Master Potter Frances Palmer Shares the Life Lessons She Learned Behind the Wheel
The renowned ceramicist, gardener, and photographer gives us a glimpse into her creative process and explains how her new book, Life in the Studio, is a manifestation of her intersectional work.
"I started making pottery when I was 31, after the birth of our daughter," Frances Palmer—a trained historian turned master potter, gardener, and photographer—tells MarthaStewart.com. "I was searching for a métier and signed up for a throwing class at a nearby art guild. I loved the process immediately and from the start envisioned selling my pots as a business." Drawn to "functional work that people can live with every day," Palmer has been creating ceramics (she's known for her earthenware vases and bowls with whimsical pedestal and handles) ever since. "It is an ongoing exploration of material and process," she adds.
Though pottery is solitary work, Palmer has culled many life lessons from her time at the wheel and in the garden, where she grows beautiful flowers to photograph in her bespoke vessels ("I began growing flowers for photographing the pottery in order to give the pieces context and scale," she explains). She decided it was time, after long last, to funnel her learnings and musings into a book; Life in the Studio: Inspiration and Lessons on Creativity ($32.98, amazon.com), an opus that touches on all of the above, hits stands today. "The lessons and practices that I describe in my book are ones that I have consistently taught my children and friends through the years," she shares. "It felt strange, at first, to share my private thoughts and feelings with the world, but my agent and editors helped me articulate my philosophy on making ceramics and also a good life. I'm excited to share this with others to help them follow their own creative aspirations."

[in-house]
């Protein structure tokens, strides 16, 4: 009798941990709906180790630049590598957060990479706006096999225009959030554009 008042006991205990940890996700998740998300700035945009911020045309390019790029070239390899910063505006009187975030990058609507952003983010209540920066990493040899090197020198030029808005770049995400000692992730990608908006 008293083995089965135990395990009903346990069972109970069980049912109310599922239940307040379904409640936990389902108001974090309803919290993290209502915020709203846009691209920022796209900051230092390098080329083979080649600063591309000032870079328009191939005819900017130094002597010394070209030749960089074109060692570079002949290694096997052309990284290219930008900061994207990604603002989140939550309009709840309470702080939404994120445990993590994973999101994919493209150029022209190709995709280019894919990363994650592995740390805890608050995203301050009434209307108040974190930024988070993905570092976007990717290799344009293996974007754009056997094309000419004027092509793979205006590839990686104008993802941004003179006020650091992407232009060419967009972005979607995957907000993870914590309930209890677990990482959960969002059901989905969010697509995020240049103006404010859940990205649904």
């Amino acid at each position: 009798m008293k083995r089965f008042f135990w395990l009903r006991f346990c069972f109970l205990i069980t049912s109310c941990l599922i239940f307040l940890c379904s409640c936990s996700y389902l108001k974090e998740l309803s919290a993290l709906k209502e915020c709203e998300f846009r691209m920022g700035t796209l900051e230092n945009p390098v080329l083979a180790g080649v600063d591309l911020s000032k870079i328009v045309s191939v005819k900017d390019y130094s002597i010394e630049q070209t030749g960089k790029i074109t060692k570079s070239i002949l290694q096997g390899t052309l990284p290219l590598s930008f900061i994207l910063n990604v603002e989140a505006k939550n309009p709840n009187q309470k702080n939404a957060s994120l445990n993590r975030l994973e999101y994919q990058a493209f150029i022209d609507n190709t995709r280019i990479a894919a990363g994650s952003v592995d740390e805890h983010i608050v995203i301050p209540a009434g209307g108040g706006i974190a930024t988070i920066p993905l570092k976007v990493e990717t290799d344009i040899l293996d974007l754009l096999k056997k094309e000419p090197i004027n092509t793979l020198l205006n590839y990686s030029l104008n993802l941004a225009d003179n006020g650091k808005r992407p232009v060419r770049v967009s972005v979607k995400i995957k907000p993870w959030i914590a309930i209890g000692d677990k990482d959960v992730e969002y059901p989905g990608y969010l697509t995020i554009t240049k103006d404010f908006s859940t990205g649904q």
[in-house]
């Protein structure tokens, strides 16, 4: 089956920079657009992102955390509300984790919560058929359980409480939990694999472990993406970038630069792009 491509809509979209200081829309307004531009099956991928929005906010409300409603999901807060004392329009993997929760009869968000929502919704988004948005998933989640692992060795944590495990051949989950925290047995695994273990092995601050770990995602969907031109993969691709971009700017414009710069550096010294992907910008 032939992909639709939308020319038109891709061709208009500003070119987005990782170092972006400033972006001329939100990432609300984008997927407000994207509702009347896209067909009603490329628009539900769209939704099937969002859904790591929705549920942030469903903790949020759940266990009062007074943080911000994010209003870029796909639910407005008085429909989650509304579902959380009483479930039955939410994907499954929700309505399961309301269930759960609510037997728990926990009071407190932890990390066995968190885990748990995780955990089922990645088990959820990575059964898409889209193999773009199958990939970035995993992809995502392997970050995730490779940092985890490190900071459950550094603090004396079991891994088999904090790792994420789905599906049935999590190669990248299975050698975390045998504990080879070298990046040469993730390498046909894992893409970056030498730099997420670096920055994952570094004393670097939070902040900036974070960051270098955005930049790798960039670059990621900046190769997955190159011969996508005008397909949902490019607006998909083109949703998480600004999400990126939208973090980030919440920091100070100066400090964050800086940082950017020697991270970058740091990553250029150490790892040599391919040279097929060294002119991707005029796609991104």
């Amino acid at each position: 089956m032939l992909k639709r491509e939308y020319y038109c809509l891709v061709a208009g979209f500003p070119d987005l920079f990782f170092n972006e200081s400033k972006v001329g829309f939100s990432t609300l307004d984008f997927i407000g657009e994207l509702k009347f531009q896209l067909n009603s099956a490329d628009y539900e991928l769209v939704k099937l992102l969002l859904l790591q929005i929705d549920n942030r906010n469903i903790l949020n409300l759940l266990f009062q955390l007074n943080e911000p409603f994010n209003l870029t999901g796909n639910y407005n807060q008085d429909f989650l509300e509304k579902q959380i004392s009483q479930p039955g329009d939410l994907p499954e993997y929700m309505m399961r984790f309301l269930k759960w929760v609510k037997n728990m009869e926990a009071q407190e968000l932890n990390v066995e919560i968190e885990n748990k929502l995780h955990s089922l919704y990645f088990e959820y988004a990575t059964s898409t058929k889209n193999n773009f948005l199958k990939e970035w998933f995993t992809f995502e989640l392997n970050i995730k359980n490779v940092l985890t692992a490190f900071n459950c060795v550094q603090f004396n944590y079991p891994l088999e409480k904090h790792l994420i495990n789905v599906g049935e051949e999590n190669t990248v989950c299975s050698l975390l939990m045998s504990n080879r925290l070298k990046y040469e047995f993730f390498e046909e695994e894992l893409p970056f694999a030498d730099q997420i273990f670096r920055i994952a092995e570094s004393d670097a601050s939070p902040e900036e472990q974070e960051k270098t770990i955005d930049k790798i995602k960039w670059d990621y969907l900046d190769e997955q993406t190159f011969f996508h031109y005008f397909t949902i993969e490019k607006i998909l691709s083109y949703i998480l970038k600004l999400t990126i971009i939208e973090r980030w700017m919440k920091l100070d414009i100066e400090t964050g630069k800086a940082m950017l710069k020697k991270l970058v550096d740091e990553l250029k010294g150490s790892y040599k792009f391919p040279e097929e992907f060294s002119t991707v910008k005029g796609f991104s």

By far, the most rewarding aspect of putting Life in the Studio together, says Palmer, was "seeing the arc of my development as a potter, gardener, and photographer;" witnessing all three come together on paper confirmed that her countless hours spent in the studio were worth it. Though, she adds, she still has so much that she hopes to make. "I spend a lot of time looking at art in books, museums, and galleries," she says of remaining inspired. "I am consistently inspired by ancient ceramics, as they possess sophistication and simplicity that has yet to be improved upon."
While her book is an homage to her ceramics, the florals displayed inside of them are art in their own right. "I wasn't able to have a true flower garden until we moved to this house in Connecticut 26 years ago," she says, noting that her passion for florals began with her mother, who grew peonies for Palmer's New York City-dwelling grandmother on the rural grounds of their Morristown, New Jersey, home. "I had just discovered dahlias in a book and was determined to start growing these as well as other varieties that one could not find in a flower shop. I was learning how to use a camera simultaneously and the combination of pots, flowers, and photos evolved organically together." Today, the flowers "are equal components" of the final image, Palmer explains. "The flowers are so beautiful and I want them to be seen. The pots and blooms weave in and out of emphasis, depending on what I am trying to communicate."
Palmer says she feels lucky to enjoy every step of her creative process, from manipulating white earthenware, terra-cotta, stoneware, and porcelain ("Each clay has a different set of variables that can be emphasized; I enjoy the work that is produced by the different clay bodies," she notes) and glazing her vessels ("The chemistry and ash from the burned wood in the kiln create magical results that can never be planned," Palmer explains) to tending to her garden to photographing her masterpieces.
Her goal is to help others identify their own paths towards creativity, whether that happens on the wheel, in the garden, behind the lens, or elsewhere. For those interested in the first, the potter says to keep at it, either every day or as often as possible. "Push through if the work is not going in the direction originally envisioned. Sometimes my favorite pots are those that I initially deemed failures. Patience, consistency, and openness are important, as well as seeing the process through to the end," she shares. And remember that making work takes time, discipline, and perseverance: "It isn't always easy to put your fears behind you, but that this is necessary to forge ahead," Palmer says.